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Mamma Mia! - The winner takes it all
Mamma Mia! - The winner takes it all
by Eric Andrews-Katz - SGN Contributing Writer

Mamma Mia!
Opening July 18


I've always said, "No one can be in a bad mood while listening to an ABBA song." After seeing the movie musical Mamma Mia!, I stand behind it 100%. Much like the stage production with the same name (which opened in 2001 and is still running on Broadway), the movie version will make you want to dance in your seat - and people do! It's pure musical entertainment, stringing together a collection of ABBA songs (mostly found on the ABBA Gold Collection) in a very clever way that brings the simple plotline into form. It works with the magic that only a musical can produce, mixing reality and fantasy into a full-length feature film of fun.

Taking place on a small Greek island, the young Sophie (Amanda Seyfried) is planning her upcoming nuptials to her fiancé Sky, played by Dominic Cooper. Unknown to her single mother Donna (Meryl Streep), Sophie has gone through her mother's diary and discovered she has three candidates for her father, and has proceeded to invite them all. To her surprise and chagrin, Sam (Pierce Brosnan), Harry (Colin Firth) and Bill (Stellan Skarsgård) have all agreed to attend without knowing Sophie's motives. They arrive thinking it was Donna that sent the invitation and they all jump at the chance of seeing her again.

Assisting Donna are her two best friends and former partners in a singing group, Rosie (Julie Walters) and Tanya (Christine Baranski). Such great classics are delivered as the singing trio performs "Chiquitita" and "Super Trouper." When the characters launched into the song "Dancing Queen," that seemed to be all the audience needed; they were literally dancing in their seats and (sometimes) singing along. It's rare that a movie musical can make an audience burst into applause after one of the songs, but when it happens several times, attention must be paid.

Meryl Streep (who does all of her own singing) is fantastic. In a role that could easily be swept away by camp, without the audience noticing or minding, she adds depth and sincerity. Christine Baranski's role as Tanya doesn't take a huge stretch of the imagination for the audience to believe her as a drinking socialite woman surviving several marriages. Her comic timing seems to be on-target, though, and she comes across as a "cougar" type, playing with the younger men on the island. Julie Waters does a great job as the independent "lone wolf" sidekick Rosie, completely separating herself from her previous (and upcoming) role as Mrs. Weasley in the Harry Potter movies.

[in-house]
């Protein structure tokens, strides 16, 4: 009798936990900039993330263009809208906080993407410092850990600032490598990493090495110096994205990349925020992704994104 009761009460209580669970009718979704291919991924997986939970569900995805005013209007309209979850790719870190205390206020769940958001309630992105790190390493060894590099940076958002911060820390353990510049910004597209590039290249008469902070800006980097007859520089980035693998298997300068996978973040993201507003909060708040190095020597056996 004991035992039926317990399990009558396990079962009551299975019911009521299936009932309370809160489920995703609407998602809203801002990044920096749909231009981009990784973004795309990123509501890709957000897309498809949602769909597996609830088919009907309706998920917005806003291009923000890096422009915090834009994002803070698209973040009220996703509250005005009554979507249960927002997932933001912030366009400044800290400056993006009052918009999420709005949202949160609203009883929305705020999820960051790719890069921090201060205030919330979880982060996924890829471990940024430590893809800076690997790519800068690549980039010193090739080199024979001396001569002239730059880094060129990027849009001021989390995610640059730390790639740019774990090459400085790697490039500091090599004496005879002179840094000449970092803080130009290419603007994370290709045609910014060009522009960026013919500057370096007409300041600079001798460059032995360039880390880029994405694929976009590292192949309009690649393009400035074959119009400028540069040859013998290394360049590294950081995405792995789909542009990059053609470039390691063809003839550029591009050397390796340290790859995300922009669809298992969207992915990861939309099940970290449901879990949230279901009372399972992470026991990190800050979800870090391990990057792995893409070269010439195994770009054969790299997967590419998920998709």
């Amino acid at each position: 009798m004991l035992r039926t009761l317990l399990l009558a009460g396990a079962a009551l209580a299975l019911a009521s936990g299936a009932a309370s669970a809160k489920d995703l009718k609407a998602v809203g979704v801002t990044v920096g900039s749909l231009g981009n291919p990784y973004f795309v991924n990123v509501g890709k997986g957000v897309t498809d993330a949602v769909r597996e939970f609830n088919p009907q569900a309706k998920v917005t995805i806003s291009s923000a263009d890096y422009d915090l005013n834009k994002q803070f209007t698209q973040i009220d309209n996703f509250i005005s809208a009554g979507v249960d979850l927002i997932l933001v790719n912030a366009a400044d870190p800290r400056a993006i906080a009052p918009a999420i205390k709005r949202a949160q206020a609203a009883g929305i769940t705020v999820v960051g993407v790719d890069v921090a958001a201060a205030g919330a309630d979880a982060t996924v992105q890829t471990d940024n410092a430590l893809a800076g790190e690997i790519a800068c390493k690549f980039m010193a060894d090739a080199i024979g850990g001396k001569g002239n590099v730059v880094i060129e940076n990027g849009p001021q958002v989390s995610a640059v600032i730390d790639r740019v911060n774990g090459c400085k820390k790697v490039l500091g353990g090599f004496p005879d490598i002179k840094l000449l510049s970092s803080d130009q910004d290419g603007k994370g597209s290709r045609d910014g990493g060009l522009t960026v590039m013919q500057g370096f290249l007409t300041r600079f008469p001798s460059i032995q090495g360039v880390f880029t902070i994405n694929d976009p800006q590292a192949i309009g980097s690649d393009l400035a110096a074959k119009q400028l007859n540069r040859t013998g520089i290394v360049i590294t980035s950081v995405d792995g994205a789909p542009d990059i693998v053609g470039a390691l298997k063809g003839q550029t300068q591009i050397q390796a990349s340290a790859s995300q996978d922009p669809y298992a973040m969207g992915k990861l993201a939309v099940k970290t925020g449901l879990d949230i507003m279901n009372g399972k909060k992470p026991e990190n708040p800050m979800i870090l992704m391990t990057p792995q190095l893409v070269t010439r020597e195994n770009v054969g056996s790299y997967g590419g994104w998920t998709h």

The men in the film are just as good as their female counterparts. Stellan Skarsgård (departing from Pirates of the Caribbean fame) plays an explorer type, not wanting to settle down with anyone but adventure. His rough-and-ready attitude gets a comic softening as he gets to know his potential daughter as well as his old flame, her mother. Colin Firth plays a staunch financial type that longs to become more spontaneous, and comes to the island to seek out the woman that first gave him that opportunity. It's Pierce Brosnan that is the main figurehead of the trio of former suitors. He returns to the Greek island (and woman) that he once loved in hopes of rekindling his relationship with both. He is the main love interest of Donna and the romantic sparks fly between them.

Backed up by a literal Greek chorus, the wedding party and the guests weave themselves in and out of comic trouble and humorous situations set against the beautiful scenery of a Greek island. True with musical theater tradition, they do it with great songs, fun dance numbers and (of course) a happy ending that the audience practically joins in with in the finale. It makes all those watching the film unite in wanting to break out their plastic, knee-high boots, iridescent fringe and skintight disco pants, but, thankfully, it's played out on the screen so that we don't have to.

With a rating of PG-13 (presumably for brief nudity, some language and "adult situations"), this movie is fun. You will be tapping your toes in your seats and humming the familiar tunes on the way out of the theater, being just one of the several people doing just that. As the title song clearly states: "Mamma mia! My, my. How can I resist ya?"

The truth is, I can't. And neither should you.

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